An interview with
- Aisha Alansari
- Fujairah, United Arab Emirates
- Current job title:
- Senior charge nurse
Aisha Alansari was the first Emirati and the first Arab competitor to win a medal at a WorldSkills Competition, when she took the silver medal for Caring, with her team mate Ablah Hefaiti, in Shizouka, Japan in 2007.
As she explains, winning a medal was the launch pad for a successful professional career in nursing.
How did you come to participate in WorldSkills Shizouka 2007?
Both I and my fellow competitor were chosen from our institute of nursing after graduation, because of our academic achievements as local students. Our skills in nursing led to us entering the Caring category of the competition.
What did you have to demonstrate during the competition?
It focused on community nursing care, which plays a key role in the prevention of illness and promotion of public health, and the tests we were asked to undertake involved demonstrating our nursing skills in a realistic healthcare setting, with actors taking the role of clients. We competed for four days, were placed in different scenarios, and demonstrated our skills at three stations, all with a time limit.
Why do you feel you stood out from your peers and impressed the judges?
I believe it was due to our strong basic knowledge and the fact we have been prepared for, and have previous experience of, all kinds of issues and conflicts that a nurse may encounter. And we also have the skills necessary for a nurse to address these issues and conflicts.
Alongside our abilities as nurses, we also had the confidence in ourselves that allowed us to achieve most of the requirements of the competition. In the end, the difference between our team and the top-ranked team, from Singapore, was just 0.25 points.
How did it feel to win the silver medal?
To be chosen was a dream in itself, so when our names were announced as the winners of the silver medal, it was unbelievable – it was also a shock, but the nicest and happiest shock I have ever had. We were very proud of ourselves, and proud for our nation, as it was the first time a team from an Arab country had won at this competition.
How do you feel this accolade has made a difference to your life?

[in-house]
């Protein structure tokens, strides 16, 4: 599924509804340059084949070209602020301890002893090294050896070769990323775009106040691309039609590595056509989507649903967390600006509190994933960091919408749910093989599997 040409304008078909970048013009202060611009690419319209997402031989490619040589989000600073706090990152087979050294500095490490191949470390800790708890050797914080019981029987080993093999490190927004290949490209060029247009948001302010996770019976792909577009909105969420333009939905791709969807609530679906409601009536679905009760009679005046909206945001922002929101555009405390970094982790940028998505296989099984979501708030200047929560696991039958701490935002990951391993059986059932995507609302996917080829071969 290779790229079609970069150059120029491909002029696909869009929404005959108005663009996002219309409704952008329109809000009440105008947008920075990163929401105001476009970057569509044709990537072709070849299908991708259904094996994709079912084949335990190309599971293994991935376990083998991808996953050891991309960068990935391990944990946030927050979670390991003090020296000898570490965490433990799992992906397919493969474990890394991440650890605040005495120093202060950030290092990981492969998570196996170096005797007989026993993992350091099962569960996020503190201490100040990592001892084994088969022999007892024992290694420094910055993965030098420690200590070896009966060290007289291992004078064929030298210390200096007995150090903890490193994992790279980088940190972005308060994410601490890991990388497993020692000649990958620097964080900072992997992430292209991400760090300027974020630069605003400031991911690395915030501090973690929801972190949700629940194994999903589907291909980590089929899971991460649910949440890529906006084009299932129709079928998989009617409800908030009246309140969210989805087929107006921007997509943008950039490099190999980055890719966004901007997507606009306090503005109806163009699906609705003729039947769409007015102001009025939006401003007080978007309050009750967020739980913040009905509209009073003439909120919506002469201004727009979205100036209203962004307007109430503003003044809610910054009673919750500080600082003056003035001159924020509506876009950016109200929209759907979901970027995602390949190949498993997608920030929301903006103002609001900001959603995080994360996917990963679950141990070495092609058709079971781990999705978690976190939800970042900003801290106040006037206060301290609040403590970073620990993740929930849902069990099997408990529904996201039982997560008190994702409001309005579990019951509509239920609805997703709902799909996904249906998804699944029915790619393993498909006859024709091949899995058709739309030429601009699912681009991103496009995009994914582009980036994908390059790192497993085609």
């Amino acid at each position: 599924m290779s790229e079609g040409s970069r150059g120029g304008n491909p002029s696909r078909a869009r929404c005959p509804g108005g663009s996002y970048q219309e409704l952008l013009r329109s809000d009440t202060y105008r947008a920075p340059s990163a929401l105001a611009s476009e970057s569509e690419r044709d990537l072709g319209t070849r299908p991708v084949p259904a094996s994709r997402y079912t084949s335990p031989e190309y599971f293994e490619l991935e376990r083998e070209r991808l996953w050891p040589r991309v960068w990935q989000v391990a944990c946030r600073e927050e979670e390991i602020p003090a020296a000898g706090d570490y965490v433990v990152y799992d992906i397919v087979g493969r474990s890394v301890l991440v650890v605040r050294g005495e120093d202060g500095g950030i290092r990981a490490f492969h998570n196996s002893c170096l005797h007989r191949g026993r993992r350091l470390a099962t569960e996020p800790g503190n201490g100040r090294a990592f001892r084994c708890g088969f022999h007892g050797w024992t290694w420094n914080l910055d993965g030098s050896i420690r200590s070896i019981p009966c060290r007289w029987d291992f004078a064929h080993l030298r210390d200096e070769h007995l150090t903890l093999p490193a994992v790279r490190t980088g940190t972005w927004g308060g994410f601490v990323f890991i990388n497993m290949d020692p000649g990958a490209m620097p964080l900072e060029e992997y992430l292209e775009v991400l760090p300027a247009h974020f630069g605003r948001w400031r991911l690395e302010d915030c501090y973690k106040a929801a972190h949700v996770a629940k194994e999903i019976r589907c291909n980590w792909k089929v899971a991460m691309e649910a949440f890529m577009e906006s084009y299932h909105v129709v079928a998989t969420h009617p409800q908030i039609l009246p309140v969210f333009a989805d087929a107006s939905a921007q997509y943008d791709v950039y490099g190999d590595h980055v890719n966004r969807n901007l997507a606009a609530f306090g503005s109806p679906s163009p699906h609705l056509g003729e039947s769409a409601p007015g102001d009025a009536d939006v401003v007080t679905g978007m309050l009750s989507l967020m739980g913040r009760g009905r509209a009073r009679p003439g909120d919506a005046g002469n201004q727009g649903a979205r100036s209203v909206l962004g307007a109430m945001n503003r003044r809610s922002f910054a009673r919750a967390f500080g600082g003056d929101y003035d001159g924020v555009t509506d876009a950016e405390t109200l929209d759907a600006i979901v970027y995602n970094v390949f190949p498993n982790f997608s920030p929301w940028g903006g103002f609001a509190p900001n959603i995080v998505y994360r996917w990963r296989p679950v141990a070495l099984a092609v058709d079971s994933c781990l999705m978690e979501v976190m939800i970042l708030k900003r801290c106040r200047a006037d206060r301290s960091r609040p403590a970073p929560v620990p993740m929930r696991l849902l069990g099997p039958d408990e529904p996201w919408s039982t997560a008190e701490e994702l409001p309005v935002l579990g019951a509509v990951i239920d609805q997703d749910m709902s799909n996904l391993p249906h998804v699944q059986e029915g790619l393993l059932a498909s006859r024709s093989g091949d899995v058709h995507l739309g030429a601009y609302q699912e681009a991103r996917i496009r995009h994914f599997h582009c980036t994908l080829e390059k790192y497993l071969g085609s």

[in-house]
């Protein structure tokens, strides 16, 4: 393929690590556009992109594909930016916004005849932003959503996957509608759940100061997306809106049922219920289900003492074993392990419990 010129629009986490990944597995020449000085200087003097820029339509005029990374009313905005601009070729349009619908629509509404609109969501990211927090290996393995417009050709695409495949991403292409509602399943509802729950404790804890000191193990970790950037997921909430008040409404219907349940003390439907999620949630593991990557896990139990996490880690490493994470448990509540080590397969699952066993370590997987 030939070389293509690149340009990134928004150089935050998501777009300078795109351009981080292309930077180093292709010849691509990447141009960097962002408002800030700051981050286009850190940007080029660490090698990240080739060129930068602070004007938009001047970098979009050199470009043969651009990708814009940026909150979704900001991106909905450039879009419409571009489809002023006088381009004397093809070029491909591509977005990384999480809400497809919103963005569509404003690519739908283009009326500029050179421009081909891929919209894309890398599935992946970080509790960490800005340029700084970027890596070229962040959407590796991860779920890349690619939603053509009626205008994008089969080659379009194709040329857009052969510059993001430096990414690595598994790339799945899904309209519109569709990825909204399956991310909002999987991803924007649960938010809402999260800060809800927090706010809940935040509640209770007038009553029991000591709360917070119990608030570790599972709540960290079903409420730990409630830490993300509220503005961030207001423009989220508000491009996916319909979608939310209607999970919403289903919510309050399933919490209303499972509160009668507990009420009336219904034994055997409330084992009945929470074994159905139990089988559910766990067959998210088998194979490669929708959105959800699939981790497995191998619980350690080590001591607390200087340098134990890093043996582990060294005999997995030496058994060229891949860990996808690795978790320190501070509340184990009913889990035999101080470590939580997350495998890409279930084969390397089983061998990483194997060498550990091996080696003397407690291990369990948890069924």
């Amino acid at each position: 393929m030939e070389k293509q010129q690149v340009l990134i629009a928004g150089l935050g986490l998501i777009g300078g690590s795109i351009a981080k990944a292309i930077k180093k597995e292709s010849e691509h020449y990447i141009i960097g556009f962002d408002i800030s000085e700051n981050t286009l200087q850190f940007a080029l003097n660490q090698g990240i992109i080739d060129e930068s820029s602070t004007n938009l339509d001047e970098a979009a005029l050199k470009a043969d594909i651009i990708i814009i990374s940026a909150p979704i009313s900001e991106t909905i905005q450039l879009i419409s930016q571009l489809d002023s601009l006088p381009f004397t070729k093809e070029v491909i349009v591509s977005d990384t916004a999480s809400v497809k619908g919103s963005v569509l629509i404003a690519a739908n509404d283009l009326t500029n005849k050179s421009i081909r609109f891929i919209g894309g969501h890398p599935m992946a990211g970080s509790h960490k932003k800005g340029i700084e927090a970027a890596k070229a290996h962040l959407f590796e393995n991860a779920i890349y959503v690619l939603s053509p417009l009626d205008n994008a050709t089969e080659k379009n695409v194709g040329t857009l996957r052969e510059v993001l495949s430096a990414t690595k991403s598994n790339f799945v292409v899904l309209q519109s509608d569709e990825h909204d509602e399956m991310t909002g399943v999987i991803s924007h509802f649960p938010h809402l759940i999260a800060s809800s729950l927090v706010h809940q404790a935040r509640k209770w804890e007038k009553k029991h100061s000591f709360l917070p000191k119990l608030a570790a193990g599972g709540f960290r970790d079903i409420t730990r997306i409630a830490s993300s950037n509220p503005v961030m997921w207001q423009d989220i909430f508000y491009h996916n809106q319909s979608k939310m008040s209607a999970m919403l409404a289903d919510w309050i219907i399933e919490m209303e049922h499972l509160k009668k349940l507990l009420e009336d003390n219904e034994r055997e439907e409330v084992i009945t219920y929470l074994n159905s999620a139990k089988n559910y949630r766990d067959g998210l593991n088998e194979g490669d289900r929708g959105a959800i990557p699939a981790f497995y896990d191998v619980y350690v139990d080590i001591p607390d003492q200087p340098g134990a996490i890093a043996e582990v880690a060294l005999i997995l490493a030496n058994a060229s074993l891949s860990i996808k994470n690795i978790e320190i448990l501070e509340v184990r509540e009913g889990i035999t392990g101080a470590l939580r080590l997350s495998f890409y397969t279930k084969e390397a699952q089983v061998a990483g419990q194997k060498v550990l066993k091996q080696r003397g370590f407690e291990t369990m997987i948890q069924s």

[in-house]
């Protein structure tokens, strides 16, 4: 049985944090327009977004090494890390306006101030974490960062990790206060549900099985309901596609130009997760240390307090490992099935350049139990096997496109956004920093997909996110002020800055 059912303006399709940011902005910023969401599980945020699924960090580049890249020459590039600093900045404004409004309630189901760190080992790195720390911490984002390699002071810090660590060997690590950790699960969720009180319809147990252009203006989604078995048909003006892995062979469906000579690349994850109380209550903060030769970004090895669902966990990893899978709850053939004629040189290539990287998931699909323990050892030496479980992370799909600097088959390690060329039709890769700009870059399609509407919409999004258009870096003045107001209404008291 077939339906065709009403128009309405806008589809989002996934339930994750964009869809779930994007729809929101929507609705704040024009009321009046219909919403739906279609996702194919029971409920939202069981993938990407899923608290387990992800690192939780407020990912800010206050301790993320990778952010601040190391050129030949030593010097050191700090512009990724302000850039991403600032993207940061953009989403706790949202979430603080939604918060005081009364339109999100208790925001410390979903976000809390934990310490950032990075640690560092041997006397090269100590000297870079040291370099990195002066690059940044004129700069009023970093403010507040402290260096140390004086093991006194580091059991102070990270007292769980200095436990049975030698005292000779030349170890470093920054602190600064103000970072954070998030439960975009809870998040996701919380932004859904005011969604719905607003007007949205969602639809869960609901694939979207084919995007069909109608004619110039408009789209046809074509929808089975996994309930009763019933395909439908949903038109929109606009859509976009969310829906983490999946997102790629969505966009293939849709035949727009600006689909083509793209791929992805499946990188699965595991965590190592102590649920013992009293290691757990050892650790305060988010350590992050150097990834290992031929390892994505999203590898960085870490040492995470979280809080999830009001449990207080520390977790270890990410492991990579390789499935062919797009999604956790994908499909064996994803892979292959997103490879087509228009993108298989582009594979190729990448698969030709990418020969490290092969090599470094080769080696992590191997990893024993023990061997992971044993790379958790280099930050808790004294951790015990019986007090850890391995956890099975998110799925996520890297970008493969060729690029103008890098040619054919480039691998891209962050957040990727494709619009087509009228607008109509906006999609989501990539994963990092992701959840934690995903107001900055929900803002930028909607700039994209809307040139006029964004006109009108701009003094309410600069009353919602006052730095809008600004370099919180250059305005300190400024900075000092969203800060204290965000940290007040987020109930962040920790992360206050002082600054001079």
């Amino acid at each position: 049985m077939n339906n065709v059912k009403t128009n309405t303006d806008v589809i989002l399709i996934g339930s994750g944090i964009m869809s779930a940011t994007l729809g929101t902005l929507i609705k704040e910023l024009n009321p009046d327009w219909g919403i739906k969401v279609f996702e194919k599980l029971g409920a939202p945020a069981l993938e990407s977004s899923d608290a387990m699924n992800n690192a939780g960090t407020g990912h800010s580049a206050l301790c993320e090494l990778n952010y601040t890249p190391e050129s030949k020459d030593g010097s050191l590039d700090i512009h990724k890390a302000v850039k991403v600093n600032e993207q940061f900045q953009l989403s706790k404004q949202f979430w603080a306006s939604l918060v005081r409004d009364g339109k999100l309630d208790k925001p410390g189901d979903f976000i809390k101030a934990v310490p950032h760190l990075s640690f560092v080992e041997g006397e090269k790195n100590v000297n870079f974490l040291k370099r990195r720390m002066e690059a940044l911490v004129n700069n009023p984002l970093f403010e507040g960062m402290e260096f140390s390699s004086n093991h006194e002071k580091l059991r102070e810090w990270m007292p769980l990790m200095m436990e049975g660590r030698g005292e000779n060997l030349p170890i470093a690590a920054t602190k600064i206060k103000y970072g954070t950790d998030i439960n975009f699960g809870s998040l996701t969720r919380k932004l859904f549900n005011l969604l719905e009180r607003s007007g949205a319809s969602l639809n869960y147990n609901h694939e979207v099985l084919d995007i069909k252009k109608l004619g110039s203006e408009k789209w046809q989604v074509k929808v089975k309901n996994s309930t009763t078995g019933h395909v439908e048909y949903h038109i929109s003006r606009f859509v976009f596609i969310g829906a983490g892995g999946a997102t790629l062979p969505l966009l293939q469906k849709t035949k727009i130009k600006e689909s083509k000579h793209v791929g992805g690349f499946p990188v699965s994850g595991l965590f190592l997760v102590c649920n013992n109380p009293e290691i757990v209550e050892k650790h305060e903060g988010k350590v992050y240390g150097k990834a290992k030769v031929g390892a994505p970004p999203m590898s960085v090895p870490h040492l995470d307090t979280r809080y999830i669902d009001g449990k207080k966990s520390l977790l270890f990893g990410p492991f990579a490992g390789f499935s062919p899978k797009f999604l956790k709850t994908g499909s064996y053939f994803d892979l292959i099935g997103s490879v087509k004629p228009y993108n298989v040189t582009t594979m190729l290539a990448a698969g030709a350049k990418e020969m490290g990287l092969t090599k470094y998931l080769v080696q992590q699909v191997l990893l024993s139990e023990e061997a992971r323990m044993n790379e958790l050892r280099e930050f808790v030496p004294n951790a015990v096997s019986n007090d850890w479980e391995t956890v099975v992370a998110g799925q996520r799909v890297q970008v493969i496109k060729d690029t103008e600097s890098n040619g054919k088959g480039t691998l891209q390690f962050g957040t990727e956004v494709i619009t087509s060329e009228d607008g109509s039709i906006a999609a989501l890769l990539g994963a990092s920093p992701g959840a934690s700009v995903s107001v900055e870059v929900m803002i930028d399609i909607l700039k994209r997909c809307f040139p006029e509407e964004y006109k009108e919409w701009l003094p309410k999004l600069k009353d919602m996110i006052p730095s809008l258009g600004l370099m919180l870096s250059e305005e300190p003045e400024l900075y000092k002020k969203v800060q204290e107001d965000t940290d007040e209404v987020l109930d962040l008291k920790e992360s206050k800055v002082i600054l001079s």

Visiting such a big country, and meeting a variety of people from different nationalities in such a prestigious global competition, has broadened my worldview. It allowed me to enhance my knowledge, to build on what I already knew, and it made me more confident. It gave me the hunger to seek more knowledge and pursue higher education, so I can fulfill my ambitions.
As a new graduate at the time, it was the first step toward addressing new challenges in life. And it was also the first time I had been away from my family, so it helped me to realise how it would feel to be far away from my home in the future, the difficulties involved, and how I could prepare myself to face them.
Has winning a medal in the WorldSkills Competition made a difference to your career path?
It has definitely made a difference. Immediately after our graduation, we were given priority to join the MOH facilities, and once at the hospital, we were so well appreciated by the administrators. This has ensured we can use our skills and talents in critical areas, and that we are oriented and trained toward reaching the highest possible level of practicing in our field and in our career.
Where has your career taken you since the WorldSkills Competition?
I continued my studies, and I have recently graduated from RAK Medical and Science University with a BSN in Nursing Science. Currently, I am seeking to move into the field of community nursing.
Do you feel this move has, in some ways, been influenced by your involvement and success in the WorldSkills Competition?
Yes, because that achievement encouraged me to gain more knowledge and realise how important community nursing is to the whole field of prevention and health promotion, in every society. That inspired me to continue my studies, and now I am close to being involved in community nursing myself.
What would be your message to other teenagers and young adults thinking about entering the WorldSkills Competition?
The chance only comes once, so do your best to be a role model, and to make your country, your family, and yourself proud. Take the opportunity to learn from others – and don’t aim for anything less than the top ranking.